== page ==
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Nobody is proclaiming a revolution, but Jermain Defoe's performance against Poland on Wednesday night hinted at reform.
In virtually every pressure situation since time began, England have reverted to type, defending heroically but too deep, and pumping balls forward for a bustling centre-forward to contest. On Saturday, even against a team as ordinary as Austria, they too often played passes that, to use Graham Taylor's phrase, were “like tossing a coin”.
Nobody could doubt Alan Smith's courage or commitment in battling for possession, but his very presence encouraged the aimless punt. With Defoe partnering Michael Owen, though, long high passes out of defence simply turned over possession, and, as a result, England played far better football on Wednesday.
“We have big orthodox centre-forwards in Emile Heskey and Smith, who is not big, but acts like [a target-man],” Eriksson said. “In Carlton Cole we have one in Under-21s who maybe will come through, but you can play football as we did today with two strikers, neither of whom is a special target player, but who have a lot of movement. If it's like that of course you have to keep the ball more on the ground.”
There is a danger that will be forgotten when the physically robust Wayne Rooney returns, and the presence of two scurriers didn't prevent England persisting in the hoof against Portugal after Darius Vassell had replaced Rooney in the quarter-final of Euro 2004, but the more refined approach at least seems part of a general policy.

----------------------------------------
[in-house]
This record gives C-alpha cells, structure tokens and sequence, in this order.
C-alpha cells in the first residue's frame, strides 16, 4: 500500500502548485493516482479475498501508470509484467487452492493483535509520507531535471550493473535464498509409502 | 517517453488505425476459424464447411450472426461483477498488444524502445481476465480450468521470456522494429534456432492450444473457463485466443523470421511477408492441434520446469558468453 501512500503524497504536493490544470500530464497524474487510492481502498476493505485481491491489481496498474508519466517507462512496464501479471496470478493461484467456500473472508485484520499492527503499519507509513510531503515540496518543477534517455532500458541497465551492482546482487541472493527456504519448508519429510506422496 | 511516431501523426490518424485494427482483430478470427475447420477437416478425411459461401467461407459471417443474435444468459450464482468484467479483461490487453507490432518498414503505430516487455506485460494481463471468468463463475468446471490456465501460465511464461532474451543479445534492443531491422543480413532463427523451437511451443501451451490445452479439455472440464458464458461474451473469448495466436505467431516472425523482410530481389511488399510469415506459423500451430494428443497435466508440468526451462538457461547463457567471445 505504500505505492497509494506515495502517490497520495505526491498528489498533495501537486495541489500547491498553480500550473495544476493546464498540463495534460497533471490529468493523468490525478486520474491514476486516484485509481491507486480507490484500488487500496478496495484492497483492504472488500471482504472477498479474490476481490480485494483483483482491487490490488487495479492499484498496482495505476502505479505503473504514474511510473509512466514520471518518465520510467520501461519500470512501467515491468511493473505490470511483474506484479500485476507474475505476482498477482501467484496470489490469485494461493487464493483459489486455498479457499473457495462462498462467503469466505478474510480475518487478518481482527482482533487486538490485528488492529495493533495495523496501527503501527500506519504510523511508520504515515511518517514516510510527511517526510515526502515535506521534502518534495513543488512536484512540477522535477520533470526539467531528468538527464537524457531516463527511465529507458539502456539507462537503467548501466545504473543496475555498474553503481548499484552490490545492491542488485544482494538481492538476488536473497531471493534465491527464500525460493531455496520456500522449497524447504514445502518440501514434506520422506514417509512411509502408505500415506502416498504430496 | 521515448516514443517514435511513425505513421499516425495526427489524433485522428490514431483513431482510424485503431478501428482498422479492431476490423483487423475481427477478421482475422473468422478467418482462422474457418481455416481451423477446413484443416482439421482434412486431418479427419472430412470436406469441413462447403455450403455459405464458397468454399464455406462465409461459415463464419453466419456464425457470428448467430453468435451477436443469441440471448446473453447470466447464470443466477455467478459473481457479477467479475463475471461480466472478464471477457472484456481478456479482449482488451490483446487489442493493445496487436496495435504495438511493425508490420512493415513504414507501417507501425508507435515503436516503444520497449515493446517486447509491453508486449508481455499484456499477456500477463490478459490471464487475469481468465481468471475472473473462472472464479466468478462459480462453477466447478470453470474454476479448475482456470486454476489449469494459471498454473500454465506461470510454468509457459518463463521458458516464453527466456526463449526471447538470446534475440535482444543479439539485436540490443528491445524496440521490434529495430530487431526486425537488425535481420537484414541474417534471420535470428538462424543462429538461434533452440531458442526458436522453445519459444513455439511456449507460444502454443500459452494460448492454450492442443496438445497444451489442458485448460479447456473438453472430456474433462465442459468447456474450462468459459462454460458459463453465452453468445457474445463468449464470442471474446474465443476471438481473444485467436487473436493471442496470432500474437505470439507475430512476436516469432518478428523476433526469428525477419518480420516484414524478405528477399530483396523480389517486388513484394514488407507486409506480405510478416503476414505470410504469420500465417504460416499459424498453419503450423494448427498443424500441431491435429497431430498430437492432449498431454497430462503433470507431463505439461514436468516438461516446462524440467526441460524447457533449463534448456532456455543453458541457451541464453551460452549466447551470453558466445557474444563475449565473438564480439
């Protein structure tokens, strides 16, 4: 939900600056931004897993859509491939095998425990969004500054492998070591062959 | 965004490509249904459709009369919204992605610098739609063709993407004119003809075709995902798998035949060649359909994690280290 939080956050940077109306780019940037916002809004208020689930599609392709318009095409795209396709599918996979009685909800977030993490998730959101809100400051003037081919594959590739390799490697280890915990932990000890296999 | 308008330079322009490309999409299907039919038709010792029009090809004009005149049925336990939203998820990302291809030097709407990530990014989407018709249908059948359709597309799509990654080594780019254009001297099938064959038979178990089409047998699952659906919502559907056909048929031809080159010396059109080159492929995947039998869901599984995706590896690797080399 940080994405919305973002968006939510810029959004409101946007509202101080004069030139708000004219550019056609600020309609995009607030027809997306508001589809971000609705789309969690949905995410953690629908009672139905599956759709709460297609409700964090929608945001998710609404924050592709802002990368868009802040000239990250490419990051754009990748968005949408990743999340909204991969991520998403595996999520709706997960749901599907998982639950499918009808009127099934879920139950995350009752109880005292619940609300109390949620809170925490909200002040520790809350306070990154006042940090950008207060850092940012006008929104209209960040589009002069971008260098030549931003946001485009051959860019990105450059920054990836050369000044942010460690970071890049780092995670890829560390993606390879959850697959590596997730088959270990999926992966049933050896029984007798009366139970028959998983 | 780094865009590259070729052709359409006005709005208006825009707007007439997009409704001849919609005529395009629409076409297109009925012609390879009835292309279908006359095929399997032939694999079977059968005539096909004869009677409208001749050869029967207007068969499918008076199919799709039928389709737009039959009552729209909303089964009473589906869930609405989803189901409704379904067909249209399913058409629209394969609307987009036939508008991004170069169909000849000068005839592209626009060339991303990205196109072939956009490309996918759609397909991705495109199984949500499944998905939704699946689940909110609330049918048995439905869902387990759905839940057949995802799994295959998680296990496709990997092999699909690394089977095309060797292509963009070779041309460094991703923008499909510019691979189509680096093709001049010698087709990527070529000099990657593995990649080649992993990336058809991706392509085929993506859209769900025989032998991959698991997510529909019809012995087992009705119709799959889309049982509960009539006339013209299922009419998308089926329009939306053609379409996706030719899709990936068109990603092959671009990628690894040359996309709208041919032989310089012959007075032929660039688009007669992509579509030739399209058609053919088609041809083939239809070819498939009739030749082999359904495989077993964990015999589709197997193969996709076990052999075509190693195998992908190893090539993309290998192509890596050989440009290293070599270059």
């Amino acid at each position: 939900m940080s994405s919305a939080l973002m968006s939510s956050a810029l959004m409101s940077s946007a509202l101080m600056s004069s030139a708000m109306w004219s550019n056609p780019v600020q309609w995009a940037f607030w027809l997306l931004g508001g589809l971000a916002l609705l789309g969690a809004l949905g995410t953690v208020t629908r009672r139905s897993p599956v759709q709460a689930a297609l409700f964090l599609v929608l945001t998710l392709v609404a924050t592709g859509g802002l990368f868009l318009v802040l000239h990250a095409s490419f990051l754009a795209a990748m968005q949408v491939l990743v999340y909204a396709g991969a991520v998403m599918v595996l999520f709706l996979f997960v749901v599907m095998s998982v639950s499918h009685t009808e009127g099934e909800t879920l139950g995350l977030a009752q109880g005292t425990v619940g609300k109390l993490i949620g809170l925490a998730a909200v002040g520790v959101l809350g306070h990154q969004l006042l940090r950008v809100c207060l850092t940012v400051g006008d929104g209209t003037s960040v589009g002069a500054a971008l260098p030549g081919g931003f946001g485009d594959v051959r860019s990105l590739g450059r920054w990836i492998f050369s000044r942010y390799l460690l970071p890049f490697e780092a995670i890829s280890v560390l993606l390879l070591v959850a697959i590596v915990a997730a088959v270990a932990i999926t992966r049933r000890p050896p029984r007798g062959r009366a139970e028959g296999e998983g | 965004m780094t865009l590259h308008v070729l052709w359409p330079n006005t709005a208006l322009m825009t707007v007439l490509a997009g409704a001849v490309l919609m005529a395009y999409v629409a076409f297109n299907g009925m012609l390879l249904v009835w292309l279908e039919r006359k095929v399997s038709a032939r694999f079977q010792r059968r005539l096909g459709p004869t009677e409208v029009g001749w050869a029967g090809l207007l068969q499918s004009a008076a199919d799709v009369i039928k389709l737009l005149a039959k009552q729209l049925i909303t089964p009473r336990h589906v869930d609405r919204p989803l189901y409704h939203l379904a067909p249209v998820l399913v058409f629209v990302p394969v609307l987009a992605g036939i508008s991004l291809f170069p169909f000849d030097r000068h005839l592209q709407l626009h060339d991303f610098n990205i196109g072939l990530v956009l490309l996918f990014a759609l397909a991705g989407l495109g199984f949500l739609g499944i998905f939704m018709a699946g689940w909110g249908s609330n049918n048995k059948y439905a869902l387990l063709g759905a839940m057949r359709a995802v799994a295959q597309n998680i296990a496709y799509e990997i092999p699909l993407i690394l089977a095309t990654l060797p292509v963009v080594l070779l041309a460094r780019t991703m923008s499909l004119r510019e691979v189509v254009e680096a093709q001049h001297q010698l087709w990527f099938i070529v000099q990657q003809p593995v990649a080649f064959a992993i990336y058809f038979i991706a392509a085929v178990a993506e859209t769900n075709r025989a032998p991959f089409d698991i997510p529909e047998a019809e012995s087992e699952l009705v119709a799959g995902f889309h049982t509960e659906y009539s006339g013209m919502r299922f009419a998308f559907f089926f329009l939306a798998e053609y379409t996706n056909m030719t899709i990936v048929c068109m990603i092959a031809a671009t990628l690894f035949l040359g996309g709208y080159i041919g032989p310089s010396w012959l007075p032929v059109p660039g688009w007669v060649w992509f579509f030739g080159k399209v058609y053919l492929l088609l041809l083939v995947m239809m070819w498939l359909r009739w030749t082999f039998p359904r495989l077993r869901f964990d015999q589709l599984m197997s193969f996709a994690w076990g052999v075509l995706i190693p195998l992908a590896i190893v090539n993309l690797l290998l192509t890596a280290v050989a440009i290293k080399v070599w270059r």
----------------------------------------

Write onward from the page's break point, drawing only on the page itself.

“We tried to keep the ball on the ground, because in this qualification group we will meet always teams that defend very well, and play counter-attack against us,” Eriksson said. “Of course if we don't then keep the ball it's going to be very difficult. It's different when you meet Portugal, France, Brazil, because then it's more difficult to keep the ball, but who knows?”
That Defoe could not give his assessment of his full debut was perhaps the greatest sadness of the nonsensical players' ban on talking to the media, but that should not detract from how impressive he was.
There has been talk his week of certain players existing in a comfort zone in which they know they are undroppable, but if Michael Owen were one of them, he is not now. Eriksson insisted Owen and Defoe had played well together, but the thought must be that they are so similar that one will step down when Rooney returns from injury.
“It is difficult to leave Defoe out, and difficult also to leave Rooney out when he's fit,” Eriksson said, before adding hastily, “and Michael Owen as well.”
Owen may not agree, but for England it is, as Eriksson put it, “a lovely problem”.